What kind of a solution is it that makes the initial problem worse??? According to the details so far available, Cyprus is to effectively close one of its banks – Laiki Bank – and transfer the deposits of its savers with less than €100,000 to its other bank – The Bank Of Cyprus. In other words, they will create a bad bank, using Laiki Bank. The deposits under €100,000, therefore, now in The Bank of Cyprus, will be secured under the European Bank Deposit Guarantee. Deposits in The Bank of Cyprus over €100,000 will face a levy, possibly at a rate of 4%, some time in the future. In the short term, the deposits in Laiki Bank will face a levy of around 40%!!!!
The consequences of this are fairly predictable. Anyone who has lost 40% of their money deposited in Laiki Bank, is going to remove the rest as soon as capital controls are relaxed. That other 60% represents a considerable sum of money still. It means the original problem facing Cypriot Banks, of lack of liquidity will be made worse. Laiki Bank will then go bust. That means any other banks with exposure to it will be hit. British Banks are reported to have exposure of about €1 billion.
But, that also means that Cyprus will then need to go back to the EU and IMF for even more money to deal with the crisis that will ensue from that. Anyone, with money in The Bank of Cyprus or any other Cypriot Bank, seeing the inevitability of that will also be getting their money out in full as soon as possible, because if the 40% haircut on deposits in Laiki Bank is not enough, resolution of the further crisis will inevitably mean coming back for more of depositors money, and it will be unavoidable to take deposits under €100,000.
Given that one of the problems identified was the fact that Cypriot Banks had deposits equal to 8 times GDP, the consequence of such an inevitable large scale capital flight are obvious. Cyprus GDP is $22.5 billion. That means current deposits are around $170 billion. If we assume these deposits are split fairly equally between Laiki and Bank of Cyprus, then we would likely see $50 billion withdrawn from Laiki Bank, and pretty much all of the $85 billion in Bank of Cyprus. Preventing that means that capital controls would have to be in place for some considerable time. The longer they are in place, the more a lingering death will occur, as depositors take out what they can, whilst no one in their right mind will put money in.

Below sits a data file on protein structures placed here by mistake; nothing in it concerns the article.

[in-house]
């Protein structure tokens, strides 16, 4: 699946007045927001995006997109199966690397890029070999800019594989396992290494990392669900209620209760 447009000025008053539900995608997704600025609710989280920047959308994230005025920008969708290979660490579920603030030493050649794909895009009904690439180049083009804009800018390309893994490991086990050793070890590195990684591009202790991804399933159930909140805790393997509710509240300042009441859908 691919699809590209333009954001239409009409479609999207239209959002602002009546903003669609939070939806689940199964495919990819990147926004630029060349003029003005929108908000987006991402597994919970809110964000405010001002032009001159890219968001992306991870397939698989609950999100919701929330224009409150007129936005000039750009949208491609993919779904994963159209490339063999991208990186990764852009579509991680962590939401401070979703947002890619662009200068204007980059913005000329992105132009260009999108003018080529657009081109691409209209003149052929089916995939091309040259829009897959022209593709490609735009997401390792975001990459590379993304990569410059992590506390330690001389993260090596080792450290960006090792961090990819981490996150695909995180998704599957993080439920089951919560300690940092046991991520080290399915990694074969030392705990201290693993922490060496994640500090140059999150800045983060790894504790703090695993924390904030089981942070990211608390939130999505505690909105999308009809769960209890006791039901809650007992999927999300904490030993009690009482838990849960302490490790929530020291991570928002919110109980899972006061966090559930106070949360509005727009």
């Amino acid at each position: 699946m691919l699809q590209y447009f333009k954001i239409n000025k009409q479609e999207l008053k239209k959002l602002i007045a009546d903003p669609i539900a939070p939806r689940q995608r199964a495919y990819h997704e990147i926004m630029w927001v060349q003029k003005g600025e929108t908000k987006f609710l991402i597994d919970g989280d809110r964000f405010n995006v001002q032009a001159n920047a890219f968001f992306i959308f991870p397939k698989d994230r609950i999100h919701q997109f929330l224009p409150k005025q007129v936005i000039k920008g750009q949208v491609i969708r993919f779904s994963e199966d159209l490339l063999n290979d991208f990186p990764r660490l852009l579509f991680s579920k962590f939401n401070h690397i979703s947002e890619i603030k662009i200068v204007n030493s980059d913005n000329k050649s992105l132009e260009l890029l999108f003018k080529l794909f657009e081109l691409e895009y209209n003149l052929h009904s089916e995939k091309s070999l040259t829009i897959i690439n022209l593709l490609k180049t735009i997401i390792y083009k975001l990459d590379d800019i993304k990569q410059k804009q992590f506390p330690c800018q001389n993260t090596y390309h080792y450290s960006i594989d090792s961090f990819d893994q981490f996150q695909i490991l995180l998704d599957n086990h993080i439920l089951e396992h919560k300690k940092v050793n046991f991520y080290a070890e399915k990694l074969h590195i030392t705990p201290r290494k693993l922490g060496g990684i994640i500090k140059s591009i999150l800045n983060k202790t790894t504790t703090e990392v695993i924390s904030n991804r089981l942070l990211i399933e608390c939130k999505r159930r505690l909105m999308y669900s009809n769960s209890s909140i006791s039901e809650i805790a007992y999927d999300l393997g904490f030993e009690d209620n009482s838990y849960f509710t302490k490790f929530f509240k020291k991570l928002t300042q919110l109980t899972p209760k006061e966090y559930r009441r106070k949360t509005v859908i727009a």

The continuation of capital controls for any length of time will also cripple the Cypriot economy, because it means business cannot function. What business would risk having its payments paid into a bank account under these conditions? In fact, if you were considering buying a house in Cyprus why would you. If the house cost more than €100,000 you would risk losing nearly half that payment simply during the conveyancing process, as the payment went through the banks!!!! But, it also means that uncertainty and fear is increased across Europe, because the question must then be, who will be next, where next will such capital controls be imposed?
The answer to those last questions seems to be Luxembourg and other tax havens like the Channel Islands, as I pointed out – After Cyprus, Who's Next?.
But, if Cyprus then needs around €130 billion to cover the capital flight, how is that a solution for a problem that originally only required €17 billion? In the meantime its likely to turn Cyprus into a pre-banking economy, causing effectively a credit crunch of mammoth proportions, within Cyprus. That may be capable of being contained within Cyprus, but the contagion of fear, and the effect of large numbers of people removing their money from banks across Europe, and particularly from those tax havens cannot. Given the extent of exposure of Luxembourg, nobody in their right mind is going to leave their money in its banks, above or below the €100,000 limit.
There is no shortage of tax havens around the globe, where the problems associated with tax havens in the Eurozone do not exist. In fact, had Cyprus wanted to really build its economy around being such a tax haven, it would have been well advised to have stayed out of the Euro, and to have stuck with the Cyprus Pound. A tiny economy like Cyprus, could easily on that basis have dealt with its problems by simply printing the currency it needed to meet immediate liquidity needs, in a way that an economy like Greece could not.
It may be too late for Cyprus to follow that route now, but that does not stop money moving to those places that have. Apart from Switzerland, that is bad news for many of the smaller EU economies.